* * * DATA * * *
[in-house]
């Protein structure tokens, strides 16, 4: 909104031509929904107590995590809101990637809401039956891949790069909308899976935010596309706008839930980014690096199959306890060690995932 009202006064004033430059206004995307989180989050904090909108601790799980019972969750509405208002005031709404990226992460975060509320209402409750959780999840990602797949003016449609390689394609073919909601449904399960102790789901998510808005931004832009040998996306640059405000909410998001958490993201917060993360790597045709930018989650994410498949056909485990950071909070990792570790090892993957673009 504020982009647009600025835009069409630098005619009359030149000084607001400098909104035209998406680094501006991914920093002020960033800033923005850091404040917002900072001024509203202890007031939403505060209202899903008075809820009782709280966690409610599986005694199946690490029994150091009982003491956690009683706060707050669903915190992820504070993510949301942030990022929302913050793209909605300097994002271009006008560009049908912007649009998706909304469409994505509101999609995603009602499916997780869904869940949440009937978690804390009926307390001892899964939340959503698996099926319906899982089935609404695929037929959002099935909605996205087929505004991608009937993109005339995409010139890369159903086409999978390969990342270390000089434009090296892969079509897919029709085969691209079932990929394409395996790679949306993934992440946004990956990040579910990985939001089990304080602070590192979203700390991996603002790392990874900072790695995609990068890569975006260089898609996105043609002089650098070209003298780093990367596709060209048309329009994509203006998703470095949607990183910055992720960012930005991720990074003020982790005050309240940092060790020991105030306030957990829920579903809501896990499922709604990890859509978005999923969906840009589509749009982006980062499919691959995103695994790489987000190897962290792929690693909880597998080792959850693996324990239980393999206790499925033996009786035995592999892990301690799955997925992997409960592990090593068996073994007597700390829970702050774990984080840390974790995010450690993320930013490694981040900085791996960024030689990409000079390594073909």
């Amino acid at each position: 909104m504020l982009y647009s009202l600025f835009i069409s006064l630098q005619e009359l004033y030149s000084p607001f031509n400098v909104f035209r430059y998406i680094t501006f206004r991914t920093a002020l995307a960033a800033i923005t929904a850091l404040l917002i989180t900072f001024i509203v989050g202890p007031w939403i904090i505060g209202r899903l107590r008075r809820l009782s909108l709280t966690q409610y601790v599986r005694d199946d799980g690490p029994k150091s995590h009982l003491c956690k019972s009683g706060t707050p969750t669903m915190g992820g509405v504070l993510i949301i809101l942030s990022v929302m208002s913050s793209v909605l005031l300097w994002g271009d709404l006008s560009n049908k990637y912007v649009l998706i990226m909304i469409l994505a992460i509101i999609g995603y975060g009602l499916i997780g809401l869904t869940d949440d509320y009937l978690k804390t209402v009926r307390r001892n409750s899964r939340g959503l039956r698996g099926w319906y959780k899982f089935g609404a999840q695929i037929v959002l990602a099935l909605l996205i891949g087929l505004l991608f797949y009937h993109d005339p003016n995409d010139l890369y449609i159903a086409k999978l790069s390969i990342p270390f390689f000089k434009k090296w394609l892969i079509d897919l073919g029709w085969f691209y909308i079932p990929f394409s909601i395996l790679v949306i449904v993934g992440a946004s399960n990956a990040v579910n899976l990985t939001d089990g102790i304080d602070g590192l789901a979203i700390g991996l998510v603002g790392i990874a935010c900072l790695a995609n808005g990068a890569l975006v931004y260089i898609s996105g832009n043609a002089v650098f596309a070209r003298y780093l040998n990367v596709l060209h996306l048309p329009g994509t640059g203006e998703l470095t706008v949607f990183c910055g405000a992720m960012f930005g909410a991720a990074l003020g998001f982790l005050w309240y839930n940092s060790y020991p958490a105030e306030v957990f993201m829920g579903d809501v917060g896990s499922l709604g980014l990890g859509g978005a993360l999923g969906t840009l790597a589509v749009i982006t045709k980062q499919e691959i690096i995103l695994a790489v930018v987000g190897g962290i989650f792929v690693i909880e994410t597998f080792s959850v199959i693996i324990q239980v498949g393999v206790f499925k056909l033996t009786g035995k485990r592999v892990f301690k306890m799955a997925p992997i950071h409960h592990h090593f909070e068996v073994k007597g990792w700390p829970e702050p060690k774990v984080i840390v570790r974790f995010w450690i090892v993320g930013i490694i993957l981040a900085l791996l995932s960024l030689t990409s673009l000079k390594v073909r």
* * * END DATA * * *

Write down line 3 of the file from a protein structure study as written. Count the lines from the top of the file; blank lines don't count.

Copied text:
């Amino acid at each position: 909104m504020l982009y647009s009202l600025f835009i069409s006064l630098q005619e009359l004033y030149s000084p607001f031509n400098v909104f035209r430059y998406i680094t501006f206004r991914t920093a002020l995307a960033a800033i923005t929904a850091l404040l917002i989180t900072f001024i509203v989050g202890p007031w939403i904090i505060g209202r899903l107590r008075r809820l009782s909108l709280t966690q409610y601790v599986r005694d199946d799980g690490p029994k150091s995590h009982l003491c956690k019972s009683g706060t707050p969750t669903m915190g992820g509405v504070l993510i949301i809101l942030s990022v929302m208002s913050s793209v909605l005031l300097w994002g271009d709404l006008s560009n049908k990637y912007v649009l998706i990226m909304i469409l994505a992460i509101i999609g995603y975060g009602l499916i997780g809401l869904t869940d949440d509320y009937l978690k804390t209402v009926r307390r001892n409750s899964r939340g959503l039956r698996g099926w319906y959780k899982f089935g609404a999840q695929i037929v959002l990602a099935l909605l996205i891949g087929l505004l991608f797949y009937h993109d005339p003016n995409d010139l890369y449609i159903a086409k999978l790069s390969i990342p270390f390689f000089k434009k090296w394609l892969i079509d897919l073919g029709w085969f691209y909308i079932p990929f394409s909601i395996l790679v949306i449904v993934g992440a946004s399960n990956a990040v579910n899976l990985t939001d089990g102790i304080d602070g590192l789901a979203i700390g991996l998510v603002g790392i990874a935010c900072l790695a995609n808005g990068a890569l975006v931004y260089i898609s996105g832009n043609a002089v650098f596309a070209r003298y780093l040998n990367v596709l060209h996306l048309p329009g994509t640059g203006e998703l470095t706008v949607f990183c910055g405000a992720m960012f930005g909410a991720a990074l003020g998001f982790l005050w309240y839930n940092s060790y020991p958490a105030e306030v957990f993201m829920g579903d809501v917060g896990s499922l709604g980014l990890g859509g978005a993360l999923g969906t840009l790597a589509v749009i982006t045709k980062q499919e691959i690096i995103l695994a790489v930018v987000g190897g962290i989650f792929v690693i909880e994410t597998f080792s959850v199959i693996i324990q239980v498949g393999v206790f499925k056909l033996t009786g035995k485990r592999v892990f301690k306890m799955a997925p992997i950071h409960h592990h090593f909070e068996v073994k007597g990792w700390p829970e702050p060690k774990v984080i840390v570790r974790f995010w450690i090892v993320g930013i490694i993957l981040a900085l791996l995932s960024l030689t990409s673009l000079k390594v073909r």